Processing sensitive data for schizophrenia research

Nordic researchers are incorporating sensitive register data in their cross-border analyses of the interaction between genetic and environmental factors for schizophrenia. Thanks to Tryggve, a new Nordic initiative to advance the utilization of sensitive biomedical data.

Scientists widely agree, that the factors causing people to develop schizophrenia can be found in a combination of genes and environment.

Schizophrenia is rooted in a genetic defect and can develop due to environmental risk factors such as birth complication, head trauma, urban birth or specific infectious diseases. But we need to know more about the interaction between these two factors.

Very large samples

Patrick Sullivan, professor at Karolinska Institutet, Sweden, explains:

“We have made enormous progress in understanding the genomics of schizophrenia. However, there have been few high-quality studies of how environmental effects act, interact, or modify genetic predisposition.

“To perform these studies we need very large samples in order to understand these interactions. These very large samples are available in the Nordic countries, because of our long tradition for national registers. That is why the Nordic countries are probably the best places in the world to do this research.

“But even though this work is incredibly important, it is very hard to do because of legal and ethical issues that – very correctly – wish to ensure the privacy of subjects.

“The data contains highly sensitive information on individuals, such as gene sequences, data on drinking or smoking habits, or presence of inherited disease in the family, there are heavy legal restraints on the use of these data. Also, the data are collected confidentially and according to terms of allowed use signed by the donors.

“So, although all genetic and environmental data now exist and could be analyzed, up until now there hasn’t been any secure way to incorporate these sensitive register data into our analyses.”

Tryggr means trusty

Enter Tryggve, a new Nordic project created to advance the utilization of sensitive biomedical data for research in cross-border environment.

Tryggve is a Nordic name that stems from Old Norse “tryggr”, meaning “trusty, faithful, true, safe”, just as the word “trygg” still does in most Nordic languages.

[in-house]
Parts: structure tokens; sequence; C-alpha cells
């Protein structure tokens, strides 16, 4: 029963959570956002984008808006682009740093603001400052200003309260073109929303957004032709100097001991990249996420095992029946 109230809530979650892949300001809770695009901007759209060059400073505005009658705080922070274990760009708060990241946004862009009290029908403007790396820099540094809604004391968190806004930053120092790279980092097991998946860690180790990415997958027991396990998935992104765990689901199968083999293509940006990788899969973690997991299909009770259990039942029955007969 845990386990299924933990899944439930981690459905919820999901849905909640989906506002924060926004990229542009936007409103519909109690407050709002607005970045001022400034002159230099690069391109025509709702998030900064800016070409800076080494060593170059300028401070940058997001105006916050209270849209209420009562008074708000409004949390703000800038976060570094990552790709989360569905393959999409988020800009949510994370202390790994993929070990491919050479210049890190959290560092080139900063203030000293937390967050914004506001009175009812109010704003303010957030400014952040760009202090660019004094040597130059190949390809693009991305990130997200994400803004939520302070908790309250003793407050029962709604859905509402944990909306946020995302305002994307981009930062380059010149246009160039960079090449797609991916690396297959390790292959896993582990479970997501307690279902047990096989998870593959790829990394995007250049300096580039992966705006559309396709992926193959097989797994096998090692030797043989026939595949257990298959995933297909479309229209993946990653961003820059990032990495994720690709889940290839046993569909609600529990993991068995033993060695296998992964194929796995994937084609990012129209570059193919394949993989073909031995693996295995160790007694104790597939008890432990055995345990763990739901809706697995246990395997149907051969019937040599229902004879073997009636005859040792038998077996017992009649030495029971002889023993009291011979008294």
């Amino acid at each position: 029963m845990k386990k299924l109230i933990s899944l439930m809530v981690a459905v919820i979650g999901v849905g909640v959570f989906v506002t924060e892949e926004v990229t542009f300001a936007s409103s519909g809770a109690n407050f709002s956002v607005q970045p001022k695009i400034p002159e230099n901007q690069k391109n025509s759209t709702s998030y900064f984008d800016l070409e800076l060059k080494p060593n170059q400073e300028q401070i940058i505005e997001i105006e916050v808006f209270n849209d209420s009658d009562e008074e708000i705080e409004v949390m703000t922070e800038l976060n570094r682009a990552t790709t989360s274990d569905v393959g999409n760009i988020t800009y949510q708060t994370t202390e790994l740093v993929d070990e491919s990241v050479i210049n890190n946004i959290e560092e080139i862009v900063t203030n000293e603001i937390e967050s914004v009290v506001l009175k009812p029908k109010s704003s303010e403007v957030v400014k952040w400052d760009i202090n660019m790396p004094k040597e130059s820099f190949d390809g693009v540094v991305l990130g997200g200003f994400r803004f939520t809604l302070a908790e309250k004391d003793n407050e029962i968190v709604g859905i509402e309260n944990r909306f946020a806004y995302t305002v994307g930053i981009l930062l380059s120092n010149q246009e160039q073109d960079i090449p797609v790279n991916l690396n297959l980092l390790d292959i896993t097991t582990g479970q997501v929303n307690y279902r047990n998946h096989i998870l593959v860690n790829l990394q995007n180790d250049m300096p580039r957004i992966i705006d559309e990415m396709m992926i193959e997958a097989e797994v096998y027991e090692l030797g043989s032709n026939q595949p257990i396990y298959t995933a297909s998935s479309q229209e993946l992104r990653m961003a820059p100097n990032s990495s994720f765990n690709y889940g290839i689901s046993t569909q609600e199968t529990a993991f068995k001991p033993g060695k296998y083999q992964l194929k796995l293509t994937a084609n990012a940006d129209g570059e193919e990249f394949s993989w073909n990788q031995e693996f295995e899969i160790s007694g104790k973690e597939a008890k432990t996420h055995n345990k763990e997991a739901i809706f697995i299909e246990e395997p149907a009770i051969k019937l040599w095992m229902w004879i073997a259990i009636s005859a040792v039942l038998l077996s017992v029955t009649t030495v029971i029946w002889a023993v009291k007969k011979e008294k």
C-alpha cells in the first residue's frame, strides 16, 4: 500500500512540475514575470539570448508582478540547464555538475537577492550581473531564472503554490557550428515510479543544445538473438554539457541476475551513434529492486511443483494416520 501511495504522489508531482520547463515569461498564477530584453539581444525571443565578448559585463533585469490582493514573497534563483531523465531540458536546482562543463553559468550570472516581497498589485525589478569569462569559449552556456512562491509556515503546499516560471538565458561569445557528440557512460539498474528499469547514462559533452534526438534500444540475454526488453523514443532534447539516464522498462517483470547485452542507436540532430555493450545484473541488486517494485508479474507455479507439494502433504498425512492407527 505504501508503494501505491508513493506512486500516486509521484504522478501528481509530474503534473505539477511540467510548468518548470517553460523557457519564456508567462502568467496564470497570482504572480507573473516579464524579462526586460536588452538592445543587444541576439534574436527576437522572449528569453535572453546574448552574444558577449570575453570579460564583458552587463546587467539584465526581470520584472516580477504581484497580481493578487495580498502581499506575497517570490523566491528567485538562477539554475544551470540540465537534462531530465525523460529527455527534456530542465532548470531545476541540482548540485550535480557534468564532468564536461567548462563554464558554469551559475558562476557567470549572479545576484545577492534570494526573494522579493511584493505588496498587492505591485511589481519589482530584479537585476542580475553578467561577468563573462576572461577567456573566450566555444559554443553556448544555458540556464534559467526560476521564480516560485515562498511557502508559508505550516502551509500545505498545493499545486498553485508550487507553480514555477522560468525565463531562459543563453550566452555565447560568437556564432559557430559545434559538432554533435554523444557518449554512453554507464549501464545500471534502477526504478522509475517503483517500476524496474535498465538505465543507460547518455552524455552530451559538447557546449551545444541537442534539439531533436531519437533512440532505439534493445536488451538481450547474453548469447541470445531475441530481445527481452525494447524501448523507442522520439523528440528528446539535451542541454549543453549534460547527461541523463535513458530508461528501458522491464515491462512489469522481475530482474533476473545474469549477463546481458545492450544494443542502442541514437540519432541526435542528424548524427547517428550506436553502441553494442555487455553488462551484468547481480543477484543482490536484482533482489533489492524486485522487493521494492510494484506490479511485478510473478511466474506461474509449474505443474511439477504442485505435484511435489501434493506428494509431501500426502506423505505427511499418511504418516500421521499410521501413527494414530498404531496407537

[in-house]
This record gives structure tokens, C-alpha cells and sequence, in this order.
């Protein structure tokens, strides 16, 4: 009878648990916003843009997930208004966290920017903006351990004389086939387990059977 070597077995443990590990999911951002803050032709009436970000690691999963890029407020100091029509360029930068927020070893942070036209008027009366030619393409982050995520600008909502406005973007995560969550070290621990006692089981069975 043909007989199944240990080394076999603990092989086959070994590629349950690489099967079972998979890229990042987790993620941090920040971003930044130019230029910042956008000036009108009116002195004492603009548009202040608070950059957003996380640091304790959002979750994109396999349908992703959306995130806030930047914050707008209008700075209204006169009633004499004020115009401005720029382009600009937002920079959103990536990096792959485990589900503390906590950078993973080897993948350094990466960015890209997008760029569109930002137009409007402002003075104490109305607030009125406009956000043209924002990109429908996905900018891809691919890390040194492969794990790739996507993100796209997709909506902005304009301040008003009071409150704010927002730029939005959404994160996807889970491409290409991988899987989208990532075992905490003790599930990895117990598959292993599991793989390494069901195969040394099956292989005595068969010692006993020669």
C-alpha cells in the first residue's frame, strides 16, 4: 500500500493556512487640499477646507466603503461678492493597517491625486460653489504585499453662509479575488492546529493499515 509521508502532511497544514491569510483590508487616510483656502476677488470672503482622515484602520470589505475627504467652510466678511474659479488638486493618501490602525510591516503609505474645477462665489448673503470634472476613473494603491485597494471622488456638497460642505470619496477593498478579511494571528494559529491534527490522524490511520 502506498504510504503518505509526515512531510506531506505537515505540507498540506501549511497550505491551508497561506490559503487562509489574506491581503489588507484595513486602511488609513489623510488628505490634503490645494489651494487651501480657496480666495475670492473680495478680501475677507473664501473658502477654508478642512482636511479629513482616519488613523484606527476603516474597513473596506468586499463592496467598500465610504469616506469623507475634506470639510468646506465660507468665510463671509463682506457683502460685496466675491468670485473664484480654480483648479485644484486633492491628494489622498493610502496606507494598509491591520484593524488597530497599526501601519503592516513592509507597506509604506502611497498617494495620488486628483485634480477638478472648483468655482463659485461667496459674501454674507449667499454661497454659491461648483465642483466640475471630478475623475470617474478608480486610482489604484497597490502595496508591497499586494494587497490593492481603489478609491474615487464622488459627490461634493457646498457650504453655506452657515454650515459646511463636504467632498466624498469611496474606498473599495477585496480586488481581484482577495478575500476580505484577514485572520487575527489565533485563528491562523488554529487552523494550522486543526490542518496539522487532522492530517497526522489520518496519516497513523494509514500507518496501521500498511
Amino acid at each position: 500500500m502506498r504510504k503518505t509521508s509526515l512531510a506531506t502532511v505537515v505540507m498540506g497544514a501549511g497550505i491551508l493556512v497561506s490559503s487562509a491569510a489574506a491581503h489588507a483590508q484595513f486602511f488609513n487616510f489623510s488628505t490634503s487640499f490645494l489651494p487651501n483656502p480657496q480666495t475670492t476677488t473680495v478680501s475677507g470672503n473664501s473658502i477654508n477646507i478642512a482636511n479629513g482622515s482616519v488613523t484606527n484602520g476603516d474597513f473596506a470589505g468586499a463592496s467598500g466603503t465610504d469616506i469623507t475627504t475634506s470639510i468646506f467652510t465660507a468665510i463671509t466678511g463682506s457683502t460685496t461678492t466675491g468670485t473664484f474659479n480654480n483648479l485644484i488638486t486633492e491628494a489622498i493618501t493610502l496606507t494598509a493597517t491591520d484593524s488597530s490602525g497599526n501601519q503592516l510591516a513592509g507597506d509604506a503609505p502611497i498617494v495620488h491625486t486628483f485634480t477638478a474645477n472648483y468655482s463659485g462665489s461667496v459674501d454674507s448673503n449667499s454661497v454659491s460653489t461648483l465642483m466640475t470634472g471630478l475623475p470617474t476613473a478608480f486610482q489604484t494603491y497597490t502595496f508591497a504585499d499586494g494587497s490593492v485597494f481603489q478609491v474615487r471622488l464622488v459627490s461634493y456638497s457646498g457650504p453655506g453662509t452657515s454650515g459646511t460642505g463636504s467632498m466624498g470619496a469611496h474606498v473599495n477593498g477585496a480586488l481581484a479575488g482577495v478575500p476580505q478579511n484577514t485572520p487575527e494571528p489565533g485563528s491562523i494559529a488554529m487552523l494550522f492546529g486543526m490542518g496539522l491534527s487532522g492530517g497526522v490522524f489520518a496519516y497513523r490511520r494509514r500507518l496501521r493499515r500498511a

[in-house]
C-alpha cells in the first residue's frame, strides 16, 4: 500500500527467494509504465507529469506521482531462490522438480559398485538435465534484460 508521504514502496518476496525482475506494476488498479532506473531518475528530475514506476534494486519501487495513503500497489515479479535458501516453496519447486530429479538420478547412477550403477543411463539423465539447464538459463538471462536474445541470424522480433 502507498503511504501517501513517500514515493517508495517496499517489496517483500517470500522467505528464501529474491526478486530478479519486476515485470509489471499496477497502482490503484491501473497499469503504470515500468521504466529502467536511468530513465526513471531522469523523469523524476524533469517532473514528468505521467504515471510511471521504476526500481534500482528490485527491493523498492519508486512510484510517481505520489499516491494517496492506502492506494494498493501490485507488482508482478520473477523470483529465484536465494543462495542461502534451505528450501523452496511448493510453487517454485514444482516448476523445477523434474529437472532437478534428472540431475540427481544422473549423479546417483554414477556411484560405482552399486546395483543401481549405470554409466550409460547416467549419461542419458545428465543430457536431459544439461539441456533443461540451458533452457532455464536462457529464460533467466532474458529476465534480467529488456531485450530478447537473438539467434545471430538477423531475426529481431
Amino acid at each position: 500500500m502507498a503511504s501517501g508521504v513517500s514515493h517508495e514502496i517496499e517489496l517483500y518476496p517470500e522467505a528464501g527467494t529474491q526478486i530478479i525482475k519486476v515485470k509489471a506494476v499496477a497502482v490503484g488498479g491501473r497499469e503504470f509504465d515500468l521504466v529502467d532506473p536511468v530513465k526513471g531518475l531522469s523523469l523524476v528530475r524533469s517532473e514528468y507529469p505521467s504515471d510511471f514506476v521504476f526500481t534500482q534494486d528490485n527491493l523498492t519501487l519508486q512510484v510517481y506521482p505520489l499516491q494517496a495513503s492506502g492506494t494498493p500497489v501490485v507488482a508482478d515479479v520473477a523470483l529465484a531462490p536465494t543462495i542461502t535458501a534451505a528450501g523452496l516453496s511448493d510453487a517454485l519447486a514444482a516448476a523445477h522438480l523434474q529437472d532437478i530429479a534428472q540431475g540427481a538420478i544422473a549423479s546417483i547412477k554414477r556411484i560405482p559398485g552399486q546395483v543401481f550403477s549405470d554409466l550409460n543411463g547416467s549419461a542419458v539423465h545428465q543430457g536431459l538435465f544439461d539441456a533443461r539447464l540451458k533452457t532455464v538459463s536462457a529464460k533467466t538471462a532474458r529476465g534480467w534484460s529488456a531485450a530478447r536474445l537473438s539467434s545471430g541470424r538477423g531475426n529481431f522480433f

Tryggve connects the expertise and resources at the Nordic Nodes of ELIXIR, a European infrastructure for life sciences, with the Nordic e-infrastructure collaboration, NeIC.

The aim of Tryggve is to improve current practical routines for sharing sensitive data, and so giving scientists more time for science.

Using a secure computing environment, Professor Patrick Sullivan, with the assistance of Tryggve security experts, is now combining data sets from Denmark, Norway, Sweden and Estonia to create a joint data set with a total of 6000 cases and 8750 controls.

Colleagues from Finland will participate in a few years. Analyses are under way to study interaction of genetic risk with established environmental risk factors for schizophrenia.

As well as technical support, the Tryggve project has also provided professor Patrick Sullivan with legal expertise and a professional evaluation of the legal aspects of transferring the data sets between the Nordic countries.

Fulfill the promise

Professor Sullivan concludes:

“All data types in this study are sensitive. The genetic data are identifiable and need to be handled securely at all steps of analysis. The environmental data are from national registers, and are generally viewed as highly sensitive.

“So, to accomplish our scientific aims, we needed a secure place to conduct harmonized analyses of gene-environment interactions and risk of schizophrenia.

“Tryggve allows us to do so. It’s something we have wanted to do for a very long time – to try to fulfill the promise of full Nordic research on the causes of schizophrenia. It would be extremely difficult – if not impossible – for us to do this work without the help of our great colleagues in Tryggve and NeIC.”

The secure services are also available for researchers outside the Nordic countries. More information can be found at:

Published: 04/2016

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